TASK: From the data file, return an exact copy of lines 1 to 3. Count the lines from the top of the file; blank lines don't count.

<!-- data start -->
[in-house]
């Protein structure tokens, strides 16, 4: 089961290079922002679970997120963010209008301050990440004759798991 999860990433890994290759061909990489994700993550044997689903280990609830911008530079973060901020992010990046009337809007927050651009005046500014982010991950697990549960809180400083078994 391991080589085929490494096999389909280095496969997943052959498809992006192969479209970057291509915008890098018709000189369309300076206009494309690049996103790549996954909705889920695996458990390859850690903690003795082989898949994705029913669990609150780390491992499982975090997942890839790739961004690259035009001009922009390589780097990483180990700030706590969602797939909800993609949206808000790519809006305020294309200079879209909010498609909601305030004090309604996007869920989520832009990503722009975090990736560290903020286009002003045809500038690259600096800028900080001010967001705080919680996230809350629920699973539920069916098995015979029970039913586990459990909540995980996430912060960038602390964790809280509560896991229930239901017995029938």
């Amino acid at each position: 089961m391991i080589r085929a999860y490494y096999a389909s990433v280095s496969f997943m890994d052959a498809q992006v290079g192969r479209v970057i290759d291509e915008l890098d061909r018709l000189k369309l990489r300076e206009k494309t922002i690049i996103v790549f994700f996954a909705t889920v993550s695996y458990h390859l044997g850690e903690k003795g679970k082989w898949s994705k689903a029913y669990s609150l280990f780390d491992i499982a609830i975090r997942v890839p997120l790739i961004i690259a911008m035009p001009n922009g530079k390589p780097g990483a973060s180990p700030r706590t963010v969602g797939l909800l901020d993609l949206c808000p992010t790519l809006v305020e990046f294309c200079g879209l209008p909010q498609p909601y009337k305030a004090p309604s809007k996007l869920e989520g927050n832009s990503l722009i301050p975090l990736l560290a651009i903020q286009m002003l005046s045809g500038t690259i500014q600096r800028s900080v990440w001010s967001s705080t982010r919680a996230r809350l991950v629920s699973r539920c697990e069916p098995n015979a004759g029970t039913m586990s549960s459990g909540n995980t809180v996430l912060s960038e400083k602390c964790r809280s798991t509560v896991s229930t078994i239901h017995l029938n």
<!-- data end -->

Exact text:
[in-house]
């Protein structure tokens, strides 16, 4: 089961290079922002679970997120963010209008301050990440004759798991 999860990433890994290759061909990489994700993550044997689903280990609830911008530079973060901020992010990046009337809007927050651009005046500014982010991950697990549960809180400083078994 391991080589085929490494096999389909280095496969997943052959498809992006192969479209970057291509915008890098018709000189369309300076206009494309690049996103790549996954909705889920695996458990390859850690903690003795082989898949994705029913669990609150780390491992499982975090997942890839790739961004690259035009001009922009390589780097990483180990700030706590969602797939909800993609949206808000790519809006305020294309200079879209909010498609909601305030004090309604996007869920989520832009990503722009975090990736560290903020286009002003045809500038690259600096800028900080001010967001705080919680996230809350629920699973539920069916098995015979029970039913586990459990909540995980996430912060960038602390964790809280509560896991229930239901017995029938």
């Amino acid at each position: 089961m391991i080589r085929a999860y490494y096999a389909s990433v280095s496969f997943m890994d052959a498809q992006v290079g192969r479209v970057i290759d291509e915008l890098d061909r018709l000189k369309l990489r300076e206009k494309t922002i690049i996103v790549f994700f996954a909705t889920v993550s695996y458990h390859l044997g850690e903690k003795g679970k082989w898949s994705k689903a029913y669990s609150l280990f780390d491992i499982a609830i975090r997942v890839p997120l790739i961004i690259a911008m035009p001009n922009g530079k390589p780097g990483a973060s180990p700030r706590t963010v969602g797939l909800l901020d993609l949206c808000p992010t790519l809006v305020e990046f294309c200079g879209l209008p909010q498609p909601y009337k305030a004090p309604s809007k996007l869920e989520g927050n832009s990503l722009i301050p975090l990736l560290a651009i903020q286009m002003l005046s045809g500038t690259i500014q600096r800028s900080v990440w001010s967001s705080t982010r919680a996230r809350l991950v629920s699973r539920c697990e069916p098995n015979a004759g029970t039913m586990s549960s459990g909540n995980t809180v996430l912060s960038e400083k602390c964790r809280s798991t509560v896991s229930t078994i239901h017995l029938n």